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Shortness of breath- asthma or just unfit?

Hey all, hoping you can settle an argument for me here!

I had a bit of a scary do with my asthma a couple of months ago, my first and hopefully last. Since then I've quit smoking and I'm on a higher dose of my inhaler than I was. My asthma is pretty much totally under control, and doesn't really bother me at all now.

I work in a busy nursing home, the work's very physical with lots of running around particularly on the morning shifts. I've noticed since my return to work from sickness that I get quite short of breath occasionally, mostly while working, usually when exerting myself but also occasionally when just talking (that's usually when it's a subject I'm passionate about though lol!). It doesn't happen every shift though, and sometimes I can run up the stairs without a problem, which makes me think it's asthma more than being unfit since I do the same work and run around like a headless chicken every shift.

My sister, who loves to say the opposite of anything I say, keeps telling me it's cos I'm just unfit and I need to exercise and spend a fortune on keep fit stuff at Argos!

What do you think? I'm not after medical advice here or owt like that, cos the shortness of breath doesn't really bother me, and usually goes once I've rested or taken my puffer, just an opinion from people who are objective would be great!

6 Replies

If it were fitness related then you would expect to be consistently breathless for a similar amount of exertion. If you are more breathless at certain times of day, that sounds more like asthma. I am quite fit but still have trouble with morning breathlessness until the inhalers kick in. If the inhalers help, then again this sounds more asthmatic than fitness.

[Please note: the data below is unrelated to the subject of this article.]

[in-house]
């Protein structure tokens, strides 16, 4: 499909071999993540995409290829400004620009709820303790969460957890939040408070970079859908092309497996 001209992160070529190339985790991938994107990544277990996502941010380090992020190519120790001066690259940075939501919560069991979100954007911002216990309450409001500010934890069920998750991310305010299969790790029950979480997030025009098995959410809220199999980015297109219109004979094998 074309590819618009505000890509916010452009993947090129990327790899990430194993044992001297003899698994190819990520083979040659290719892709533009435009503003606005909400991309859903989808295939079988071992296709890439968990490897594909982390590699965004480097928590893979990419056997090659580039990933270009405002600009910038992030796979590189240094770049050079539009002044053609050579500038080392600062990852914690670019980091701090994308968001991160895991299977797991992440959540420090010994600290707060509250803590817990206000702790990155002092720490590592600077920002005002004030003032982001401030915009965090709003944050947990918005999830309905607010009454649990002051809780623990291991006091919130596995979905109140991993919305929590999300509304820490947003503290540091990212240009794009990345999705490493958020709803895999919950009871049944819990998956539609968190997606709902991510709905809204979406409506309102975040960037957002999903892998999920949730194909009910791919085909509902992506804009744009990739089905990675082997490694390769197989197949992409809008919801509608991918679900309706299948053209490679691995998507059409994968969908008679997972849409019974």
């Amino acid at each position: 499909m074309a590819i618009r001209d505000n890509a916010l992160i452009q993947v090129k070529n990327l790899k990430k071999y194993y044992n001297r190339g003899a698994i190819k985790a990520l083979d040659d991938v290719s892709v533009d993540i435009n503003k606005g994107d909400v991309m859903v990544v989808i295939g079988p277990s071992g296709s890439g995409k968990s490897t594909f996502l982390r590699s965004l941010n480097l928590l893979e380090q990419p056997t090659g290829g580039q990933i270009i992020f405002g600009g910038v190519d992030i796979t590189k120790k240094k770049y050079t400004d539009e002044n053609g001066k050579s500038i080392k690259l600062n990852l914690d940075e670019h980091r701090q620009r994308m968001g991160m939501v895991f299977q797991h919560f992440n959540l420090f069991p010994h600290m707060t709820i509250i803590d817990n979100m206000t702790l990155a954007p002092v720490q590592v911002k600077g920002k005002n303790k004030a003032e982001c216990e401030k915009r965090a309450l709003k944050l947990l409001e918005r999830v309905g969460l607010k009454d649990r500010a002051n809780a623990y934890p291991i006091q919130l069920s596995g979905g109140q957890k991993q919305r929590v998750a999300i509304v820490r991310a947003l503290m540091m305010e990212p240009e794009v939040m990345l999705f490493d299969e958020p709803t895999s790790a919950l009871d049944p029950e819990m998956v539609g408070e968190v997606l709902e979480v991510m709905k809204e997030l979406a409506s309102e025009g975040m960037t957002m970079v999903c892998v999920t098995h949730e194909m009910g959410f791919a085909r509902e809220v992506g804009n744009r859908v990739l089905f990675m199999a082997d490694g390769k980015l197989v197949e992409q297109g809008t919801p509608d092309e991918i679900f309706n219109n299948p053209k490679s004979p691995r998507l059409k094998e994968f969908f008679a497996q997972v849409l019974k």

Thanks Alison, that's pretty much what I was thinking, I'll tell my sister she can put that Argos catalogue away now! ;)


Is it possible for the mods and Donna to sort this one out without the need to drag all of us though it.

I have marshmallows, toasting sticks and a magic no smoking fire if anyone fancies one with their horlicks?



I'm inclined to agree with Alison that it sounds more like asthma than general unfitness, especially if your breathlessness is alleviated by your inhaler. However, if you are unfit then improving this may have a beneficial effect on your asthma too, and your body's general ability to deal with the asthma (so speaks someone who is currently rather unfit ;oP ).




I hope the following helps.

I am trying extremely hard to keep myself fit, gym at least 3 times a week, but sometimes get very breathless there. I always take ventolin before I start and sometimes during. I have only had to stop totally twice in 3 months, but both of those have been in the morning which may be a bit of a clue. What I have learnt, with my trainer, is that a number of short bursts of cardio stuff is better than fewer but longer periods. The fact that I can cope with lots of shorter bursts suggests that it is not lack of fitness.